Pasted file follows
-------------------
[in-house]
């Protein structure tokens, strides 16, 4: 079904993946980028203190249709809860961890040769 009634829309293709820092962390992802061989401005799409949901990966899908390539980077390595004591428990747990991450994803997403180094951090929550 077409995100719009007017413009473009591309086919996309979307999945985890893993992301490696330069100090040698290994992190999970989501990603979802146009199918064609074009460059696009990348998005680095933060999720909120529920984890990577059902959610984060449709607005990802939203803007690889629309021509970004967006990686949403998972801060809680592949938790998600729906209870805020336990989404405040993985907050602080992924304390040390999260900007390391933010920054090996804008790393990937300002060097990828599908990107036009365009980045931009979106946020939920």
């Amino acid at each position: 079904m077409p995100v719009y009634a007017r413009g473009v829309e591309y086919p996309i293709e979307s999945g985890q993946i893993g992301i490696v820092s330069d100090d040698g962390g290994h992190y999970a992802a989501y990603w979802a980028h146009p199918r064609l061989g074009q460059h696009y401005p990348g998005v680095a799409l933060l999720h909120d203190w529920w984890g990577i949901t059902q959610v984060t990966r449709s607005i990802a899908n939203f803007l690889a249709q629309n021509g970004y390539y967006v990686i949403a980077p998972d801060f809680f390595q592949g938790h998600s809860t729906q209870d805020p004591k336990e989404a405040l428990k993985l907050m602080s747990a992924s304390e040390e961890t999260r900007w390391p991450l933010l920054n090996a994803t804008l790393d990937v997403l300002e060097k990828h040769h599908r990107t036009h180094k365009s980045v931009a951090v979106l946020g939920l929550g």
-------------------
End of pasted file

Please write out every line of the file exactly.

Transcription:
[in-house]
């Protein structure tokens, strides 16, 4: 079904993946980028203190249709809860961890040769 009634829309293709820092962390992802061989401005799409949901990966899908390539980077390595004591428990747990991450994803997403180094951090929550 077409995100719009007017413009473009591309086919996309979307999945985890893993992301490696330069100090040698290994992190999970989501990603979802146009199918064609074009460059696009990348998005680095933060999720909120529920984890990577059902959610984060449709607005990802939203803007690889629309021509970004967006990686949403998972801060809680592949938790998600729906209870805020336990989404405040993985907050602080992924304390040390999260900007390391933010920054090996804008790393990937300002060097990828599908990107036009365009980045931009979106946020939920």
């Amino acid at each position: 079904m077409p995100v719009y009634a007017r413009g473009v829309e591309y086919p996309i293709e979307s999945g985890q993946i893993g992301i490696v820092s330069d100090d040698g962390g290994h992190y999970a992802a989501y990603w979802a980028h146009p199918r064609l061989g074009q460059h696009y401005p990348g998005v680095a799409l933060l999720h909120d203190w529920w984890g990577i949901t059902q959610v984060t990966r449709s607005i990802a899908n939203f803007l690889a249709q629309n021509g970004y390539y967006v990686i949403a980077p998972d801060f809680f390595q592949g938790h998600s809860t729906q209870d805020p004591k336990e989404a405040l428990k993985l907050m602080s747990a992924s304390e040390e961890t999260r900007w390391p991450l933010l920054n090996a994803t804008l790393d990937v997403l300002e060097k990828h040769h599908r990107t036009h180094k365009s980045v931009a951090v979106l946020g939920l929550g």